Margot at the Wedding (Nicole Kidman is intense)
    20th Century Women (all strong)
    Queen of Katwe
    Florence Foster Jenkins (Meryl Streep)
    The Snapper (great Irish flick about girl that gets knocked up and isn't going to behave)
    Grandma (Lily Tomlin)
    Hello, My Name is Doris (Sally Field)
    Learning to Drive (Patricia Clarkson)
    Clouds of Sils Maria (Juliet Binoche)
    The Lady in the Van (Maggie Smith)

  3. Lots of good titles here, John. I'm especially with you on Ghost World.

    Some older performances by strong female protagonists: Carole Lombard in My Man Godfrey, Rosalind Russell in His Girl Friday, Katherine Hepburn in pretty much anything. And so many more.

  4. O'Neil, those two were on my long list and somehow didn't make it into the final version. (You should've seen how long that long list was.) I did like 'em both though. Still hard to believe the same writer created Endearment and Lonesome Dove, isn't it?

    Thanks, Eve--great choices! I've seen maybe half the movies you mentioned, and I especially liked Margot, Snapper, and Van. I saw Florence Foster Jenkins only a couple of months ago, and yes, Streep was once again wonderful.

    Thank you, Paul. Yep, Ghost World was different from almost anything else I've ever seen--and you're the one who steered me toward that one, last year. And thinking back on these lists, it occurs to me that I didn't give enough credit to really old movies. Thanks for your mention of Lombard, Russell, and Hepburn.

    This whole process was a lot of fun, and gave me a new appreciation for female leads.

  5. Eve, I'm with you on Rebecca. And on all Daphne Dumaurier heroines.

    John, great lists! I have to comment on your noticing that 10/20 of the great female heroine books you mention are written by men. That is our lament, as female authors. Particularly in the awards, we notice that female protags written by men seem to get nominated more than females written by females. (and this is a subject that could be a separate post, if I have the guts)

  6. Melodie, that SHOULD be a post of its own. Very honestly, I just jotted down thirty or forty novels with primarily female leads, and it was only after I narrowed it down to twenty and typed them in that I happened to notice that half were written by men. Part of that, of course, is that I'd probably read some of those books because they were by authors I already knew I enjoyed, like Follett, Crais, Lansdale, Harris, Preston, etc. But I love the thrill of finding great female writers like Phillips and Collins, and (new to me) Laurie King.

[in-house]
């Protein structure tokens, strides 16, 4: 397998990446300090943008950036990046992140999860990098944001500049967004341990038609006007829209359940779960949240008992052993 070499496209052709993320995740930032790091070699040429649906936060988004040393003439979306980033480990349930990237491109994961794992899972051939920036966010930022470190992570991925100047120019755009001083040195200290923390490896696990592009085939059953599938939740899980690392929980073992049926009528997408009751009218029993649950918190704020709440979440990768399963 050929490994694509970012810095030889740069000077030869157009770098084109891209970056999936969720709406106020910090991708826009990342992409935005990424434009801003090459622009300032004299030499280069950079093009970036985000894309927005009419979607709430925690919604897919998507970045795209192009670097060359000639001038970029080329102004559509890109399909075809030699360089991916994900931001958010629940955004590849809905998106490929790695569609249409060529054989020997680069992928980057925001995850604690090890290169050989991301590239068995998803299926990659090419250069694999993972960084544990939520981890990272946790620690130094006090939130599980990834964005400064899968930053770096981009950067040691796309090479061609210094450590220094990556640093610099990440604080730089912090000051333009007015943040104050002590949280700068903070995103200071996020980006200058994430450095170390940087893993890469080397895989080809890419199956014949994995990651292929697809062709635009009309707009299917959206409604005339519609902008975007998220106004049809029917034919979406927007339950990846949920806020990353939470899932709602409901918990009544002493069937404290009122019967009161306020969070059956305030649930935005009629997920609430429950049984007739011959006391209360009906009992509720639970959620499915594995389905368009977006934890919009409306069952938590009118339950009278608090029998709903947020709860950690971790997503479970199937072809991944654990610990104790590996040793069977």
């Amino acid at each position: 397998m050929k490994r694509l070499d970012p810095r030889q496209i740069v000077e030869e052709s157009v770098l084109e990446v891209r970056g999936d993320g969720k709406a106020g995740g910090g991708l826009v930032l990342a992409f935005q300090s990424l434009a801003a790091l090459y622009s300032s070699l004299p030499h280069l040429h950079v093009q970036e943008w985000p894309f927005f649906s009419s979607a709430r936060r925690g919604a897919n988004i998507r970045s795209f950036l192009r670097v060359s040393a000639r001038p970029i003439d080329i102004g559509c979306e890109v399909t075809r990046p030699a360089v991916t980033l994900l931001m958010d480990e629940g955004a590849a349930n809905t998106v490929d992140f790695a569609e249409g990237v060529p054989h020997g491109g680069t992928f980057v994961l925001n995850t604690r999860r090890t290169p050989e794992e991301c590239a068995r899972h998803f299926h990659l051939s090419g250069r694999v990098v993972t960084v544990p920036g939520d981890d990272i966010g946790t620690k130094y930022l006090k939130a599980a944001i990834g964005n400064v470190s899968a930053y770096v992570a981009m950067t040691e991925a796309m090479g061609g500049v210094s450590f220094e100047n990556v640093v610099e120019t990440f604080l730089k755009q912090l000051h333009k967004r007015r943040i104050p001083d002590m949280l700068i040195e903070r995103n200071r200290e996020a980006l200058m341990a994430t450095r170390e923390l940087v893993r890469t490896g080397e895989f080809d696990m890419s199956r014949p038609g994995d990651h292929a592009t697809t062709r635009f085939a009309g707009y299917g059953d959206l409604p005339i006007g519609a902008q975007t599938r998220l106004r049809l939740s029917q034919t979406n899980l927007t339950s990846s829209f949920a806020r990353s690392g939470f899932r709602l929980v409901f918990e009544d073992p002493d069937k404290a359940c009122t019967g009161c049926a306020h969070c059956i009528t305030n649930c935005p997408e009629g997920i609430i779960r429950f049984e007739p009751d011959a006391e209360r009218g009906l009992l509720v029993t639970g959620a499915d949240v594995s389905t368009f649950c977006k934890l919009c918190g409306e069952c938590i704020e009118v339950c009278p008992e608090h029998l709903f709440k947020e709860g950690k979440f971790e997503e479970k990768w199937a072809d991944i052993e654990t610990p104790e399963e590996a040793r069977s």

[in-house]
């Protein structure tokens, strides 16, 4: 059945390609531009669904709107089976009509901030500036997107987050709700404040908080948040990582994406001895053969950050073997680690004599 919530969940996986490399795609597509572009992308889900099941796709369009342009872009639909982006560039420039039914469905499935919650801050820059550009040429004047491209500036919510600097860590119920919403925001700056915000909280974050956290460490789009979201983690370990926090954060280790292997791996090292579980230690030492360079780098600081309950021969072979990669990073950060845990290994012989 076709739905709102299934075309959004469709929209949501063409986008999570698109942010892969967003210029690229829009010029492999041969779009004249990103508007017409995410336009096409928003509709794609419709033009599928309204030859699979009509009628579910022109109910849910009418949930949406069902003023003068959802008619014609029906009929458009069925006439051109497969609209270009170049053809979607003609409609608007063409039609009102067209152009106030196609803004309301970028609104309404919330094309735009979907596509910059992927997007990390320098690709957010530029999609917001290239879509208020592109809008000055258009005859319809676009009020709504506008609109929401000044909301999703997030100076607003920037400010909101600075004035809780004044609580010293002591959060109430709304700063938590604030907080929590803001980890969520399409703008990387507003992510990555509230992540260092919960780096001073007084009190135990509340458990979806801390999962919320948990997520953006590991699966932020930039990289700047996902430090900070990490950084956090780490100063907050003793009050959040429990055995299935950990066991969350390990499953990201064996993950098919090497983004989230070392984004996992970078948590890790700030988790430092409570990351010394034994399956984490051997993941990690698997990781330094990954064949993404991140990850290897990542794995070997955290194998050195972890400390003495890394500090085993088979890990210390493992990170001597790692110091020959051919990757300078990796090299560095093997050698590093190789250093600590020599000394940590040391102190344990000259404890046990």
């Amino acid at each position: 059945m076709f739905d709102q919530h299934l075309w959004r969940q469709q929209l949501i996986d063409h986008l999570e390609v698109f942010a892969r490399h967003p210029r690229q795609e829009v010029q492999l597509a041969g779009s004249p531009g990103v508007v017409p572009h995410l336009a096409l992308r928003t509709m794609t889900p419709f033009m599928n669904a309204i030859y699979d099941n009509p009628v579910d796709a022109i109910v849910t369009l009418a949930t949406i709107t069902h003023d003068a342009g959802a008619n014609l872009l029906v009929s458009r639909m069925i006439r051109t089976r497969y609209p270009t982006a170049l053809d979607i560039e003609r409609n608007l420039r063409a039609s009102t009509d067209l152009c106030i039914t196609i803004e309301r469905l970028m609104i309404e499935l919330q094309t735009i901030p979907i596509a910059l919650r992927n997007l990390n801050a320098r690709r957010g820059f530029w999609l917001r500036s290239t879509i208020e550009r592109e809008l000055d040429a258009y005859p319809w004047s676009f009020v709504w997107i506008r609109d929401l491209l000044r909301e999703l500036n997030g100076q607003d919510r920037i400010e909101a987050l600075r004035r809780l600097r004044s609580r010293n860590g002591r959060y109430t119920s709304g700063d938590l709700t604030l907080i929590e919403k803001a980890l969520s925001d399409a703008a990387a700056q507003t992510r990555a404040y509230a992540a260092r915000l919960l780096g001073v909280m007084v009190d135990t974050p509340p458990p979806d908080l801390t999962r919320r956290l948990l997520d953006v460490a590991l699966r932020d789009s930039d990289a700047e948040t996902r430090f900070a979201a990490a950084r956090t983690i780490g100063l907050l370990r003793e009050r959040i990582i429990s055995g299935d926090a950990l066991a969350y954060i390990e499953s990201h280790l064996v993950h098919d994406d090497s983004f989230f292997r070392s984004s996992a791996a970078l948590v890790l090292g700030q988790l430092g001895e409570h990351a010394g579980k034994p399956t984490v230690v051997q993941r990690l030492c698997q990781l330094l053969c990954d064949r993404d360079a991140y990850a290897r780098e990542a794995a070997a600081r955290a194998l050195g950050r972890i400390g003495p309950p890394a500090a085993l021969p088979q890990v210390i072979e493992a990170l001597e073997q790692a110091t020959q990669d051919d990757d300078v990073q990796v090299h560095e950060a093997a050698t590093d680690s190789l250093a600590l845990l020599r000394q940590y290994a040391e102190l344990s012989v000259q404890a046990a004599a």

Remember, too, that that isn't a list of my favorite novels--it's just a list of some of my favorites that featured a woman as the main protagonist. For example, I dearly loved The First Man in Rome by Colleen McCullough, and A Place of Execution by Val McDermid, and The Shipping News by Annie Proulx--but I didn't remember those as having mostly female leads.

    I just realized I never even mentioned Gone With the Wind, in any of the lists. Sigh.

  7. Glad to see ARTEMIS on your list of novels. The local bookstore where my wife works scored a triumph by getting Andy Weir to come to our town for a signing for that book. (For those not aware, Weir's previous novel was THE MARTIAN, which became the movie.) The factor that coaxed him here was that he would be interviewed by Melissa Rice, a professor at Western Washington University who is one of the people who chooses routes for the Mars Rover. One question from the audience was "What should a woman study to get a job with NASA?" and Andy, to his credit, said, "Don't ask me. Ask Melissa! She got one." They sold something like a thousand books that night.

  8. Hey Rob. Glad to hear that story about Andy Weir. I loved The Martian, and Artemis as well. I'm pleased, but not surprised, to hear that they sold so many copies of the book at that event. Yes, It must've been quite a coup to get him to come speak there!

  9. At breakfast this morning, the husband & I were discussing not this topic exactly, but TV shows starring height-challenged women with strong personalities. The characters of Hetty (Linda Hunt) on "NCIS-LA" & Matty (Meredith Eaton) on "MacGyver" have serious skills & responsibilities. Then the conversation turned to The Wizard of Oz & the strong female heroine, Dorothy. Fun fact: Dorothy in the original book version was a blue-eyed blonde.

  10. As for novels, I'll list "C is for Corpse," by Sue Grafton.

  11. Liz, I did NOT know that, about Dorothy. She'll always look like 16-year-old Judy Garland to me.

    I think I've enjoyed Linda Hunt in everything I've seen her play. The movies I most remember of hers: The Year of Living Dangerously, Silverado, and The Relic. And when I think of height-challenged actresses I always think of Zelda Rubenstein from Poltergeist: "Now let's go get your daughter . . ."

    Jeff, I have those first three Graftons here on my shelf. Should've listed some of those, now that I think of it.

  12. I'll add Soapdish with Sally Field and Legally Blonde with Reese Witherspoon. Nice lists, John.

  13. Oh, and Fried Green Tomatoes with Kathy Bates, Jessica Tandy, Mary Stuart Masterson, and Mary-Louise Parker.

  14. Three good ones, Barb. Especially Fried Green Tomatoes. Thanks!

    BTW, we had fried dill pickles the other night, at a catfish restaurant. Not enough to inspire a movie title, but they sure taste good . . .